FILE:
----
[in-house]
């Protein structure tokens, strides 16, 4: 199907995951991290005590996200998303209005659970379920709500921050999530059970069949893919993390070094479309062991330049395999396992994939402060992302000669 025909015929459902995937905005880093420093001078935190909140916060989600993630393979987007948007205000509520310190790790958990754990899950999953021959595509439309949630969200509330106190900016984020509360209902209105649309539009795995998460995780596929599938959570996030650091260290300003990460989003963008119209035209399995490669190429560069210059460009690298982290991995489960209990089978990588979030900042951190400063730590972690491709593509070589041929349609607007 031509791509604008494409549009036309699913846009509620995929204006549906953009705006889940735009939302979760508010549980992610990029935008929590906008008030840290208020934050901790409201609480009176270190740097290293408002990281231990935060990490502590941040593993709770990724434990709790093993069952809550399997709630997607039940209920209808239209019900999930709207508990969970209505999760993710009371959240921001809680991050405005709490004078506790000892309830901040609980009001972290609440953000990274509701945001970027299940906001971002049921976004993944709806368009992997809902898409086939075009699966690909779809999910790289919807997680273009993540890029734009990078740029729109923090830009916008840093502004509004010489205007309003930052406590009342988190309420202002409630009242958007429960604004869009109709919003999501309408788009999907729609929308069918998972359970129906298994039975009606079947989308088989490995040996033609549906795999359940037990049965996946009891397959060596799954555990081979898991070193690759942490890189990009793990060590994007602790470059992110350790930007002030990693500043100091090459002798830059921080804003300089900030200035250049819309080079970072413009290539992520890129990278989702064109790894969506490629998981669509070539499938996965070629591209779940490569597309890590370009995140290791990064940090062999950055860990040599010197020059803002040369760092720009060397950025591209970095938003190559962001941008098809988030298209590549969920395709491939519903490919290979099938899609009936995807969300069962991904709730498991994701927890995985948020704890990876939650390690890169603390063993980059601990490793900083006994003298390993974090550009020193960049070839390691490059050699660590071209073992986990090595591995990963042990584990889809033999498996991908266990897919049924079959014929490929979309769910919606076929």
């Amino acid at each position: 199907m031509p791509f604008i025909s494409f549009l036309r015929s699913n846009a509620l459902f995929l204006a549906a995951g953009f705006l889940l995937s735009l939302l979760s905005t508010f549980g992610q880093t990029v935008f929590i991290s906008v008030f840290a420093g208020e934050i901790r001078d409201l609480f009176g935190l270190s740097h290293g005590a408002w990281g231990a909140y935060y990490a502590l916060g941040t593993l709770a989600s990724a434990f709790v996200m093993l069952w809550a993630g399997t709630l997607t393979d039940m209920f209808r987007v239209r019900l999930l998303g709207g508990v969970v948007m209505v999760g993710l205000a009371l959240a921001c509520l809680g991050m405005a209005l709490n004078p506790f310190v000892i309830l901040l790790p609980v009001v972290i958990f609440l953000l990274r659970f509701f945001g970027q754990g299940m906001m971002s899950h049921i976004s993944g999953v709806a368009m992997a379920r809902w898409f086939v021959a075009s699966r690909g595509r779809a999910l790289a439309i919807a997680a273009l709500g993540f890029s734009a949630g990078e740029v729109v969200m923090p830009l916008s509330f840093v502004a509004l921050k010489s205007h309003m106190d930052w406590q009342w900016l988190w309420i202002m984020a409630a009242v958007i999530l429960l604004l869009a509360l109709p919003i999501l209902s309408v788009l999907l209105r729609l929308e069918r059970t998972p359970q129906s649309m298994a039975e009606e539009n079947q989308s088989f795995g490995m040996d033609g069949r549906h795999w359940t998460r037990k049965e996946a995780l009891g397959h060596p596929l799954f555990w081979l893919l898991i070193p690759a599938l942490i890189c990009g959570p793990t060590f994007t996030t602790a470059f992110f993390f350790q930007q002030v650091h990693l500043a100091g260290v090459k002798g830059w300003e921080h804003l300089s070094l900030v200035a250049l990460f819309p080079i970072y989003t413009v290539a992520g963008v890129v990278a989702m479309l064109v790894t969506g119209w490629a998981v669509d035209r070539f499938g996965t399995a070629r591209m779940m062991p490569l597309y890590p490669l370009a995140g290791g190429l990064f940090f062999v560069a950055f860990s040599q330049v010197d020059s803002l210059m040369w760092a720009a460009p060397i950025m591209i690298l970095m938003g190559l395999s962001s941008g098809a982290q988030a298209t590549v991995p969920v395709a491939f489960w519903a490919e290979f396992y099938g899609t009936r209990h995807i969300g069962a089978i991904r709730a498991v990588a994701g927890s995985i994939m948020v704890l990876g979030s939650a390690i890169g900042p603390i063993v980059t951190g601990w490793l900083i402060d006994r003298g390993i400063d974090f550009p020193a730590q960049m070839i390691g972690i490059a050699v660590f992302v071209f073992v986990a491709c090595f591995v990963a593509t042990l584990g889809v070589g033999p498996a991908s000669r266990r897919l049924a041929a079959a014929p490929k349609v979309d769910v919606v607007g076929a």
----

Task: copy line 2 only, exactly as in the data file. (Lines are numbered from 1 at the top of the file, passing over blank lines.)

């Protein structure tokens, strides 16, 4: 199907995951991290005590996200998303209005659970379920709500921050999530059970069949893919993390070094479309062991330049395999396992994939402060992302000669 025909015929459902995937905005880093420093001078935190909140916060989600993630393979987007948007205000509520310190790790958990754990899950999953021959595509439309949630969200509330106190900016984020509360209902209105649309539009795995998460995780596929599938959570996030650091260290300003990460989003963008119209035209399995490669190429560069210059460009690298982290991995489960209990089978990588979030900042951190400063730590972690491709593509070589041929349609607007 031509791509604008494409549009036309699913846009509620995929204006549906953009705006889940735009939302979760508010549980992610990029935008929590906008008030840290208020934050901790409201609480009176270190740097290293408002990281231990935060990490502590941040593993709770990724434990709790093993069952809550399997709630997607039940209920209808239209019900999930709207508990969970209505999760993710009371959240921001809680991050405005709490004078506790000892309830901040609980009001972290609440953000990274509701945001970027299940906001971002049921976004993944709806368009992997809902898409086939075009699966690909779809999910790289919807997680273009993540890029734009990078740029729109923090830009916008840093502004509004010489205007309003930052406590009342988190309420202002409630009242958007429960604004869009109709919003999501309408788009999907729609929308069918998972359970129906298994039975009606079947989308088989490995040996033609549906795999359940037990049965996946009891397959060596799954555990081979898991070193690759942490890189990009793990060590994007602790470059992110350790930007002030990693500043100091090459002798830059921080804003300089900030200035250049819309080079970072413009290539992520890129990278989702064109790894969506490629998981669509070539499938996965070629591209779940490569597309890590370009995140290791990064940090062999950055860990040599010197020059803002040369760092720009060397950025591209970095938003190559962001941008098809988030298209590549969920395709491939519903490919290979099938899609009936995807969300069962991904709730498991994701927890995985948020704890990876939650390690890169603390063993980059601990490793900083006994003298390993974090550009020193960049070839390691490059050699660590071209073992986990090595591995990963042990584990889809033999498996991908266990897919049924079959014929490929979309769910919606076929």